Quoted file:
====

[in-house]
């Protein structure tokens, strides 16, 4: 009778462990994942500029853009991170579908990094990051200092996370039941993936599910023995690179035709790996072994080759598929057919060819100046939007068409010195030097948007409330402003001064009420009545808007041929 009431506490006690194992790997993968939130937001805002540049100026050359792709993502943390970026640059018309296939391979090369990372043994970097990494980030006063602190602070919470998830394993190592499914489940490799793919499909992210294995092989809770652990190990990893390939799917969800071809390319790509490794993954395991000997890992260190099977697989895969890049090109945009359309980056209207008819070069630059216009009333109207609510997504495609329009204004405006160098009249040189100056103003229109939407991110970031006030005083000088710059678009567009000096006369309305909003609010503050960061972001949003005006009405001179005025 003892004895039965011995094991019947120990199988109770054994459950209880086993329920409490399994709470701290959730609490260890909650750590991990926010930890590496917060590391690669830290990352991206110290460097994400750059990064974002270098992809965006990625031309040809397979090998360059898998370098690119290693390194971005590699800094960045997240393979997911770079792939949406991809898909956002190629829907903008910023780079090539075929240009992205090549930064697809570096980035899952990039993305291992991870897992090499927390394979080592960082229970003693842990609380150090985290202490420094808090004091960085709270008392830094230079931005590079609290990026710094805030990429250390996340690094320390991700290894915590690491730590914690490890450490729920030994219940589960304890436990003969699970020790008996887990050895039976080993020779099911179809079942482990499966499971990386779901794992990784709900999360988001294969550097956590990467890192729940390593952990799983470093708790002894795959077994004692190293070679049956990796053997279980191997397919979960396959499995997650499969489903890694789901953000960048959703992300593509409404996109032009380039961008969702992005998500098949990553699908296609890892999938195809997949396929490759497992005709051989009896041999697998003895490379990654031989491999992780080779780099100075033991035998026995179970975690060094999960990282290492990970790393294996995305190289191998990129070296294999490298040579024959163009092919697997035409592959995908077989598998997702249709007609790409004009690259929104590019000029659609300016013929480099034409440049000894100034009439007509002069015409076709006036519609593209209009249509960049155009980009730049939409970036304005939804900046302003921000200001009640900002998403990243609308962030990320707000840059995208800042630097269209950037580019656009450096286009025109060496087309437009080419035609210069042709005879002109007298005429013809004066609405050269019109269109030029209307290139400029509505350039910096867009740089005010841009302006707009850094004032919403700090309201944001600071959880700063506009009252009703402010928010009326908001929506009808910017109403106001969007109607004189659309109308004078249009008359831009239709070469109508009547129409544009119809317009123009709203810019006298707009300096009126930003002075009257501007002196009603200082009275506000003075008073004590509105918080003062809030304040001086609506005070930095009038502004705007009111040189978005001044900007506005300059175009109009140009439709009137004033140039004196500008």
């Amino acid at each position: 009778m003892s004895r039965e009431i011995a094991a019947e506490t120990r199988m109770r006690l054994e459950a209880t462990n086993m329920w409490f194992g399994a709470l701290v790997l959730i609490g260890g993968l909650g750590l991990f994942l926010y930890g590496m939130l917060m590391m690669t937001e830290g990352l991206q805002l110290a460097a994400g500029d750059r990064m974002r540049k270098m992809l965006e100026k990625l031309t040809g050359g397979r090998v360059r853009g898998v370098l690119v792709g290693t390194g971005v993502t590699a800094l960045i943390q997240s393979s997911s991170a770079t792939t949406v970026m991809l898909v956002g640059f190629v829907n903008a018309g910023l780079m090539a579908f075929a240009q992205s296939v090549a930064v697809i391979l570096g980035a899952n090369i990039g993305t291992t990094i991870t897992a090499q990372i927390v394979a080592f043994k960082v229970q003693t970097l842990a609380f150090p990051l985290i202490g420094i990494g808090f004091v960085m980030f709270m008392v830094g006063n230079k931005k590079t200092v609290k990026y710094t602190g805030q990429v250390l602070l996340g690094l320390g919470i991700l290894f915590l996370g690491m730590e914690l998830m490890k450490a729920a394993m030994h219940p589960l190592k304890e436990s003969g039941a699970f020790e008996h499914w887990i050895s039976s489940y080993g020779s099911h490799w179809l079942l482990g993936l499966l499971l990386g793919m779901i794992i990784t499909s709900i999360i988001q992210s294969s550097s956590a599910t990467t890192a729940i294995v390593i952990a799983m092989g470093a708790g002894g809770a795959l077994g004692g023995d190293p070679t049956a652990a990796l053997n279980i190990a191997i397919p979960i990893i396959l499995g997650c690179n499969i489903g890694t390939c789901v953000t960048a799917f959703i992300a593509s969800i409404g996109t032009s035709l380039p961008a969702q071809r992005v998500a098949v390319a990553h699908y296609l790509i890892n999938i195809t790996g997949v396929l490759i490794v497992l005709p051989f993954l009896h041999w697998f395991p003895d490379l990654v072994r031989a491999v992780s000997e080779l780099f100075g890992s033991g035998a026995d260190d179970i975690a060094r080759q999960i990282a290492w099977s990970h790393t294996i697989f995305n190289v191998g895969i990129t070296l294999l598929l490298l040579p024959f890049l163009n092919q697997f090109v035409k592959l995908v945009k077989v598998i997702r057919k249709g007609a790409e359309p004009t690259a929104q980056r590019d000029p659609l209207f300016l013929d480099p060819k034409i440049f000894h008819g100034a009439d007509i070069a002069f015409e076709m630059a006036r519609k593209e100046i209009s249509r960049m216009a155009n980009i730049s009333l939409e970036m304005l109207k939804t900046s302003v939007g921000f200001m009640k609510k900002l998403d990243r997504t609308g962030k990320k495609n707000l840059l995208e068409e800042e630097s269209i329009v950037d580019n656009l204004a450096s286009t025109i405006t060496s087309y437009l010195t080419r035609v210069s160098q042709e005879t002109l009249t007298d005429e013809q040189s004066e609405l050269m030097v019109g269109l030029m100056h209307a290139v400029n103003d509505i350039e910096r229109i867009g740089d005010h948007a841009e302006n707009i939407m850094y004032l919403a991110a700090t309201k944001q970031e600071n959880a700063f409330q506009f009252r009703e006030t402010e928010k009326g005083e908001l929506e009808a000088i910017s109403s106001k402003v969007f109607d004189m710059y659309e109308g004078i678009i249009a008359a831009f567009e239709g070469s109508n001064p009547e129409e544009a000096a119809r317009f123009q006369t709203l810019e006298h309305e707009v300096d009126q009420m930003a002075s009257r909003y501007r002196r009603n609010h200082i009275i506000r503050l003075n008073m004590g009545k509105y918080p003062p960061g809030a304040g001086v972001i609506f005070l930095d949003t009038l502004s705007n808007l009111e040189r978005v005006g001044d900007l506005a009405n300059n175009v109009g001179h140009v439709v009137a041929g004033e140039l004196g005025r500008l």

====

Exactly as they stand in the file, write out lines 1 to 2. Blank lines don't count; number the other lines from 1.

[in-house]
């Protein structure tokens, strides 16, 4: 009778462990994942500029853009991170579908990094990051200092996370039941993936599910023995690179035709790996072994080759598929057919060819100046939007068409010195030097948007409330402003001064009420009545808007041929 009431506490006690194992790997993968939130937001805002540049100026050359792709993502943390970026640059018309296939391979090369990372043994970097990494980030006063602190602070919470998830394993190592499914489940490799793919499909992210294995092989809770652990190990990893390939799917969800071809390319790509490794993954395991000997890992260190099977697989895969890049090109945009359309980056209207008819070069630059216009009333109207609510997504495609329009204004405006160098009249040189100056103003229109939407991110970031006030005083000088710059678009567009000096006369309305909003609010503050960061972001949003005006009405001179005025 003892004895039965011995094991019947120990199988109770054994459950209880086993329920409490399994709470701290959730609490260890909650750590991990926010930890590496917060590391690669830290990352991206110290460097994400750059990064974002270098992809965006990625031309040809397979090998360059898998370098690119290693390194971005590699800094960045997240393979997911770079792939949406991809898909956002190629829907903008910023780079090539075929240009992205090549930064697809570096980035899952990039993305291992991870897992090499927390394979080592960082229970003693842990609380150090985290202490420094808090004091960085709270008392830094230079931005590079609290990026710094805030990429250390996340690094320390991700290894915590690491730590914690490890450490729920030994219940589960304890436990003969699970020790008996887990050895039976080993020779099911179809079942482990499966499971990386779901794992990784709900999360988001294969550097956590990467890192729940390593952990799983470093708790002894795959077994004692190293070679049956990796053997279980191997397919979960396959499995997650499969489903890694789901953000960048959703992300593509409404996109032009380039961008969702992005998500098949990553699908296609890892999938195809997949396929490759497992005709051989009896041999697998003895490379990654031989491999992780080779780099100075033991035998026995179970975690060094999960990282290492990970790393294996995305190289191998990129070296294999490298040579024959163009092919697997035409592959995908077989598998997702249709007609790409004009690259929104590019000029659609300016013929480099034409440049000894100034009439007509002069015409076709006036519609593209209009249509960049155009980009730049939409970036304005939804900046302003921000200001009640900002998403990243609308962030990320707000840059995208800042630097269209950037580019656009450096286009025109060496087309437009080419035609210069042709005879002109007298005429013809004066609405050269019109269109030029209307290139400029509505350039910096867009740089005010841009302006707009850094004032919403700090309201944001600071959880700063506009009252009703402010928010009326908001929506009808910017109403106001969007109607004189659309109308004078249009008359831009239709070469109508009547129409544009119809317009123009709203810019006298707009300096009126930003002075009257501007002196009603200082009275506000003075008073004590509105918080003062809030304040001086609506005070930095009038502004705007009111040189978005001044900007506005300059175009109009140009439709009137004033140039004196500008």